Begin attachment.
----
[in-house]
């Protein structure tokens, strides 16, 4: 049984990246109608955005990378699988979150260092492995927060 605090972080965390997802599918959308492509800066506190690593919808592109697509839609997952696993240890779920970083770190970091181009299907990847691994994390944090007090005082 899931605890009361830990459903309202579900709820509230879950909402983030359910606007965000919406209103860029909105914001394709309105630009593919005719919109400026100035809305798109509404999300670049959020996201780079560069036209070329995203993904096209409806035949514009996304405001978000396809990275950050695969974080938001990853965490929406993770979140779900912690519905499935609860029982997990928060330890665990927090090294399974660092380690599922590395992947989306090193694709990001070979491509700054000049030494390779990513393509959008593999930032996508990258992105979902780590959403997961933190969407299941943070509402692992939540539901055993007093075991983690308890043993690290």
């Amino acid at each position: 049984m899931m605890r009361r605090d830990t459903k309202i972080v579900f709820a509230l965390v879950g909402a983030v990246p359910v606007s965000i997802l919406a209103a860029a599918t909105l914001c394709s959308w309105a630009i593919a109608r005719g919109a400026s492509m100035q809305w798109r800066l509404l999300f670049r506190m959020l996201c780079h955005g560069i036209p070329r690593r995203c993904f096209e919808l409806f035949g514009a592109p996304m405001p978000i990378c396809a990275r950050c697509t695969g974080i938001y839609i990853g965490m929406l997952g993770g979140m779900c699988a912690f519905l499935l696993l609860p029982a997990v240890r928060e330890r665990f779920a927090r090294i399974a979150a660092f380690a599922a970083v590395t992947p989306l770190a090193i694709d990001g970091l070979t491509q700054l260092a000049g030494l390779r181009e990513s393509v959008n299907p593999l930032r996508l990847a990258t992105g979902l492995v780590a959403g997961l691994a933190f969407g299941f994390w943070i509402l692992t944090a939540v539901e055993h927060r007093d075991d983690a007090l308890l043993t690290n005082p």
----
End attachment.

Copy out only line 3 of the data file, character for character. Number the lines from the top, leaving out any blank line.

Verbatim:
């Amino acid at each position: 049984m899931m605890r009361r605090d830990t459903k309202i972080v579900f709820a509230l965390v879950g909402a983030v990246p359910v606007s965000i997802l919406a209103a860029a599918t909105l914001c394709s959308w309105a630009i593919a109608r005719g919109a400026s492509m100035q809305w798109r800066l509404l999300f670049r506190m959020l996201c780079h955005g560069i036209p070329r690593r995203c993904f096209e919808l409806f035949g514009a592109p996304m405001p978000i990378c396809a990275r950050c697509t695969g974080i938001y839609i990853g965490m929406l997952g993770g979140m779900c699988a912690f519905l499935l696993l609860p029982a997990v240890r928060e330890r665990f779920a927090r090294i399974a979150a660092f380690a599922a970083v590395t992947p989306l770190a090193i694709d990001g970091l070979t491509q700054l260092a000049g030494l390779r181009e990513s393509v959008n299907p593999l930032r996508l990847a990258t992105g979902l492995v780590a959403g997961l691994a933190f969407g299941f994390w943070i509402l692992t944090a939540v539901e055993h927060r007093d075991d983690a007090l308890l043993t690290n005082p």